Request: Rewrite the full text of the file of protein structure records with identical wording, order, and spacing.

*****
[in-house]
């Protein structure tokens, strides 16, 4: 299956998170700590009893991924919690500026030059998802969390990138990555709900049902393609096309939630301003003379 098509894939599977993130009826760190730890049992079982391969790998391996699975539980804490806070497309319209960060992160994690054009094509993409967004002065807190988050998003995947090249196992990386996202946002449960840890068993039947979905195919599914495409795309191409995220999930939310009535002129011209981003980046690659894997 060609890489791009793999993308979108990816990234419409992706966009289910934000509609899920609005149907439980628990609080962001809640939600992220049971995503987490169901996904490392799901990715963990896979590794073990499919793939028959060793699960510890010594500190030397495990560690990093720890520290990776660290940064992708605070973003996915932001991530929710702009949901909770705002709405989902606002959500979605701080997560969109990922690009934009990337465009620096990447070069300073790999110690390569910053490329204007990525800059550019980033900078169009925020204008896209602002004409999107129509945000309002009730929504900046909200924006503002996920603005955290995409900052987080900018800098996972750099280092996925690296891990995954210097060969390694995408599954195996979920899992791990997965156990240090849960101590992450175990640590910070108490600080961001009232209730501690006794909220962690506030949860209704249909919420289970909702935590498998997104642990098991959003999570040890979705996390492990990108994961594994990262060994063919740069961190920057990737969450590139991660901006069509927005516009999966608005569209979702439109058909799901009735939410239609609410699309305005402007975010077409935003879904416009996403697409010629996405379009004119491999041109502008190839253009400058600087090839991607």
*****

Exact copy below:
[in-house]
């Protein structure tokens, strides 16, 4: 299956998170700590009893991924919690500026030059998802969390990138990555709900049902393609096309939630301003003379 098509894939599977993130009826760190730890049992079982391969790998391996699975539980804490806070497309319209960060992160994690054009094509993409967004002065807190988050998003995947090249196992990386996202946002449960840890068993039947979905195919599914495409795309191409995220999930939310009535002129011209981003980046690659894997 060609890489791009793999993308979108990816990234419409992706966009289910934000509609899920609005149907439980628990609080962001809640939600992220049971995503987490169901996904490392799901990715963990896979590794073990499919793939028959060793699960510890010594500190030397495990560690990093720890520290990776660290940064992708605070973003996915932001991530929710702009949901909770705002709405989902606002959500979605701080997560969109990922690009934009990337465009620096990447070069300073790999110690390569910053490329204007990525800059550019980033900078169009925020204008896209602002004409999107129509945000309002009730929504900046909200924006503002996920603005955290995409900052987080900018800098996972750099280092996925690296891990995954210097060969390694995408599954195996979920899992791990997965156990240090849960101590992450175990640590910070108490600080961001009232209730501690006794909220962690506030949860209704249909919420289970909702935590498998997104642990098991959003999570040890979705996390492990990108994961594994990262060994063919740069961190920057990737969450590139991660901006069509927005516009999966608005569209979702439109058909799901009735939410239609609410699309305005402007975010077409935003879904416009996403697409010629996405379009004119491999041109502008190839253009400058600087090839991607």